Summary: Class R at Crawford Village Primary School get ready for school lunches. Please R&R
In The Dinner Queue
The shrill sound of the deafening bell resounded through the classrooms of Crawford Village Primary School.
In Class R the air was filled with excitement; it was lunchtime. The four and five year olds were happily chattering to each other about what was on the menu today.
One little boy named Peter was vainly attempting to convince his two friends, Kyle Zamora and Tomas Vine, that the school was going to make them eat spinach.
His blue eyes glinted as he assured them, "I swear. I heard Miss Evans talking about it. They're gonna make us eat this disgusting green thing called spinach. I know how yucky it is; my Mummy tried to give it to me one time!"
The young teacher, Miss Evans, who was bustling around the classroom trying to make the children put on their coats, walked past the three boys and said with a sigh, "Peter Quentin, for the last time, there is not going to be spinach for lunch."
Peter blushed and his face turned the same bright red colour of his hair as his two friends turned to him and said, in unison, "Told you so!"
Miss Evans moved on to some of the girls who were talking excitedly about what they would choose for dessert today. India Gellar was arguing with Jen Whitter that green jelly was the only thing worth eating and as she spoke strands of her silky, dark brown hair fell into her clear, green eyes.
Jen was disagreeing, saying that eating green jelly was as 'gross as eating sand!' She was insisting that flapjacks were the best.
Miss Evans noticed that Daisy Saunders was standing a little way away from India and Jen, staring into space and not paying attention to the lively debate between her two classmates.
She bent down to Daisy's height and began to talk, "Hey Daisy. Looking forward to lunch?"
"Yeah," Daisy responded. Then she added, "Can I hold your hand to walk to the lunch room?"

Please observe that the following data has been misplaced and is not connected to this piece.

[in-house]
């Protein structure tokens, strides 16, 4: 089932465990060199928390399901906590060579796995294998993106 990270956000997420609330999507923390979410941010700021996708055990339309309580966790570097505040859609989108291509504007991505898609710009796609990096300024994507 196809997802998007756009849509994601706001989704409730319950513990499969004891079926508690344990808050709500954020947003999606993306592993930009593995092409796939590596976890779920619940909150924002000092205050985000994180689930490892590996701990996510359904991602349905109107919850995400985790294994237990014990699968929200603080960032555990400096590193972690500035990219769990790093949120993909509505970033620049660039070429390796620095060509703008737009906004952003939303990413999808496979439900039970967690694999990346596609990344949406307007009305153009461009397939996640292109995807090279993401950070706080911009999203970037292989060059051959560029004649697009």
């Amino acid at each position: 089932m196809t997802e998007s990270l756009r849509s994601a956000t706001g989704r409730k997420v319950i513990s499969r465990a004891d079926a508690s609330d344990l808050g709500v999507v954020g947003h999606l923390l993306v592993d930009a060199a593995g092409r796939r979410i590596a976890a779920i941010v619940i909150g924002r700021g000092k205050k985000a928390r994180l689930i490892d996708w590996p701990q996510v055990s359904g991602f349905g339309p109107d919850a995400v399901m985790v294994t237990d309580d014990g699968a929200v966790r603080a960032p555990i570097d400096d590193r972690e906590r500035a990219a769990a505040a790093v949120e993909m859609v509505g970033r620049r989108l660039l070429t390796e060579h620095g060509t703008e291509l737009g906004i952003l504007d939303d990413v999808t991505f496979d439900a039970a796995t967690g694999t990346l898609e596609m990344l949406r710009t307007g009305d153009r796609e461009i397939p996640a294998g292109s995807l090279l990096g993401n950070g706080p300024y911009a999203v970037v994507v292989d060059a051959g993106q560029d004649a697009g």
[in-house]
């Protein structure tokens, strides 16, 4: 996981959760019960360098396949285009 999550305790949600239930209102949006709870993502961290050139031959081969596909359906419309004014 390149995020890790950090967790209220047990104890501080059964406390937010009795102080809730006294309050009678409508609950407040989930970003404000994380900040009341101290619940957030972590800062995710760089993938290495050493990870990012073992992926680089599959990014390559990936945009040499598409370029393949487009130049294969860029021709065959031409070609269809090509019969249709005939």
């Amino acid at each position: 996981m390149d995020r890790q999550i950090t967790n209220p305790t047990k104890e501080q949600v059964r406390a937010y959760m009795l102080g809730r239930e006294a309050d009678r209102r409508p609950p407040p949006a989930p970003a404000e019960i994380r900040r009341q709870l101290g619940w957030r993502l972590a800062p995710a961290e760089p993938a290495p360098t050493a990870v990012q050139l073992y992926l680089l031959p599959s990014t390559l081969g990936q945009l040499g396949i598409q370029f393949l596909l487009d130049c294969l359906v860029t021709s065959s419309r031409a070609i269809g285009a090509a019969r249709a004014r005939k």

Usually Miss Evans had three or four little girls clinging to her hands as she took the class the dining hall. The boys, however, were a different story entirely. They considered themselves 'too tough' to hold hands with a grown-up, let alone a girl grown-up.
Miss Evans smiled, "Of course," then she proceeded to balance Daisy's red hat on Daisy's golden, pony-tailed head. Daisy started to giggle and her brown eyes lit up as she grabbed hold of Miss Evans' hand.
Miss Evans continued to stroll around the classroom, now with Daisy in tow behind her, as she checked that the other children had their coats on. As she walked she heard snippets of the children's conversations.
Oliver Blake was telling his best friend, Matthew Newton, about his new PlayStation game:
"When you come to my house after school," Oliver was talking excitedly, "we can play Tony Hawks! It's the new one. My Daddy bought it for me for my birthday. I'm five now!" he finished impressively.
Not many of the children were five years old yet because it was the end of September and the school year had only just started.
Matthew seemed in awe, "No fair!" he complained, "I won't be five for ages!" he said exasperated.
Another girl, Ayla Caulfield was amusing her friend, Rebecca Hughes, with the tale of how her seven year old brother had ended up falling into a dirty, cold lake when her family had gone camping the previous weekend.
"And then -," Ayla was almost in fits of laughter, "- then he fell in! And," she added, "he was wearing all his clothes!"
Ayla and Rebecca's amusement was cut short as Freddie Umbridge came tearing past them as he tried to escape from Leighanna Young.
She was well known in the class for having a little crush on Freddie and she regularly chased him around, claiming that she was playing kiss chase.
Freddie's dark eyes flashed wildly while he yelled, "Help me, Miss Evans!"
He promptly hid behind her and he looked extremely relieved when she declared to Leighanna that she'd chased Freddie enough for today.
Leighanna pouted and the shrugged, "Oh well. Tomorrow I can chase him again," she said with a mischievous glint in her light brown eyes.
Freddie looked worried but as Miss Evans took hold of Leighanna's hand she shook her head at Freddie to reassure him.
Miss Evans glanced up at the clock and saw that it was 12:30pm; time to walk the children across the playground to the canteen. She clapped her hands to get her class' attention and the stopped chattering immediately and turned to her.
"Okay," she announced," everybody get into your pairs to walk across the playground."
The children obliged and Miss Evans did a quick head count before setting off. All twelve children were there. The class was easily the smallest in the school but the village of Crawford wasn't particularly big anyway.
Miss Evans took hold of Daisy's hand, grabbed Leighanna's hand, to restrain her from ambushing Freddie, and led the children out of the classroom into what could be the last sunshine of the year as autumn was setting in on their small village.
They walked quickly across the playground, carefully dodging footballs that were being kicked between some of the Year Six boys.
They arrived in the dinner hall and Miss Evans helped some of the children hang their coats up and then she watched, with a smile on her face, as her class of children rushed to join the end of the dinner queue.